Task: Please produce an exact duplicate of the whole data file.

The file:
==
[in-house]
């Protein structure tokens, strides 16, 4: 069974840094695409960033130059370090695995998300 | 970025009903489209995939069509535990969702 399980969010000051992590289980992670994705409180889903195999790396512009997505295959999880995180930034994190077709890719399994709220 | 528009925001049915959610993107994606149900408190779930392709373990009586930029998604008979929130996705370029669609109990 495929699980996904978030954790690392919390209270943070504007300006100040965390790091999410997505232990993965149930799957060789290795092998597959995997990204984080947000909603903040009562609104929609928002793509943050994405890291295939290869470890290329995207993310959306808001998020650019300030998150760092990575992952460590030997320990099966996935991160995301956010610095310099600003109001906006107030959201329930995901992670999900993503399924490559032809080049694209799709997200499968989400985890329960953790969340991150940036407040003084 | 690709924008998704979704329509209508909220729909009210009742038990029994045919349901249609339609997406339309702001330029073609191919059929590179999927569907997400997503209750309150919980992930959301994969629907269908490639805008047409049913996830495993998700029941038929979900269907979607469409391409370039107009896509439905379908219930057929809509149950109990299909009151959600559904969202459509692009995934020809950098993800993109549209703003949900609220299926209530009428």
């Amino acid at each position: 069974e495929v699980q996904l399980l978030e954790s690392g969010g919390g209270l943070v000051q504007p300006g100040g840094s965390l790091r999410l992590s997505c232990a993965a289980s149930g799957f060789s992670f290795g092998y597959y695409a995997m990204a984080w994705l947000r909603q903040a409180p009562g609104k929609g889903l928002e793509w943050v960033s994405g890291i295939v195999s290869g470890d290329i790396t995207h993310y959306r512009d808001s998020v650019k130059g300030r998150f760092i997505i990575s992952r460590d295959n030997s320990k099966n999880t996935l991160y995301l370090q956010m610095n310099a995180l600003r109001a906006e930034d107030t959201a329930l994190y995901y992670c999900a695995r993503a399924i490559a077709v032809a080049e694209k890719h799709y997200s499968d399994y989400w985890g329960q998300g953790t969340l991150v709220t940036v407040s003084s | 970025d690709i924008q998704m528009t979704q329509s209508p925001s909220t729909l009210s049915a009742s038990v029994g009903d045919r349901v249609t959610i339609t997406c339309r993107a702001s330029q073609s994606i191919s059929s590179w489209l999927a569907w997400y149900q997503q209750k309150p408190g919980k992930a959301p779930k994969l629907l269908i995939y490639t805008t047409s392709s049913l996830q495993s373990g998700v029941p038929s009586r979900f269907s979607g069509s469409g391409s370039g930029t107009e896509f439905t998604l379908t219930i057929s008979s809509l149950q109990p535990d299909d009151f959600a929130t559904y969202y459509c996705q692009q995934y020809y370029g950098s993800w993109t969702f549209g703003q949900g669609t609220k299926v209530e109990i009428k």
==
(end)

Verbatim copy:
[in-house]
């Protein structure tokens, strides 16, 4: 069974840094695409960033130059370090695995998300 | 970025009903489209995939069509535990969702 399980969010000051992590289980992670994705409180889903195999790396512009997505295959999880995180930034994190077709890719399994709220 | 528009925001049915959610993107994606149900408190779930392709373990009586930029998604008979929130996705370029669609109990 495929699980996904978030954790690392919390209270943070504007300006100040965390790091999410997505232990993965149930799957060789290795092998597959995997990204984080947000909603903040009562609104929609928002793509943050994405890291295939290869470890290329995207993310959306808001998020650019300030998150760092990575992952460590030997320990099966996935991160995301956010610095310099600003109001906006107030959201329930995901992670999900993503399924490559032809080049694209799709997200499968989400985890329960953790969340991150940036407040003084 | 690709924008998704979704329509209508909220729909009210009742038990029994045919349901249609339609997406339309702001330029073609191919059929590179999927569907997400997503209750309150919980992930959301994969629907269908490639805008047409049913996830495993998700029941038929979900269907979607469409391409370039107009896509439905379908219930057929809509149950109990299909009151959600559904969202459509692009995934020809950098993800993109549209703003949900609220299926209530009428």
């Amino acid at each position: 069974e495929v699980q996904l399980l978030e954790s690392g969010g919390g209270l943070v000051q504007p300006g100040g840094s965390l790091r999410l992590s997505c232990a993965a289980s149930g799957f060789s992670f290795g092998y597959y695409a995997m990204a984080w994705l947000r909603q903040a409180p009562g609104k929609g889903l928002e793509w943050v960033s994405g890291i295939v195999s290869g470890d290329i790396t995207h993310y959306r512009d808001s998020v650019k130059g300030r998150f760092i997505i990575s992952r460590d295959n030997s320990k099966n999880t996935l991160y995301l370090q956010m610095n310099a995180l600003r109001a906006e930034d107030t959201a329930l994190y995901y992670c999900a695995r993503a399924i490559a077709v032809a080049e694209k890719h799709y997200s499968d399994y989400w985890g329960q998300g953790t969340l991150v709220t940036v407040s003084s | 970025d690709i924008q998704m528009t979704q329509s209508p925001s909220t729909l009210s049915a009742s038990v029994g009903d045919r349901v249609t959610i339609t997406c339309r993107a702001s330029q073609s994606i191919s059929s590179w489209l999927a569907w997400y149900q997503q209750k309150p408190g919980k992930a959301p779930k994969l629907l269908i995939y490639t805008t047409s392709s049913l996830q495993s373990g998700v029941p038929s009586r979900f269907s979607g069509s469409g391409s370039g930029t107009e896509f439905t998604l379908t219930i057929s008979s809509l149950q109990p535990d299909d009151f959600a929130t559904y969202y459509c996705q692009q995934y020809y370029g950098s993800w993109t969702f549209g703003q949900g669609t609220k299926v209530e109990i009428k």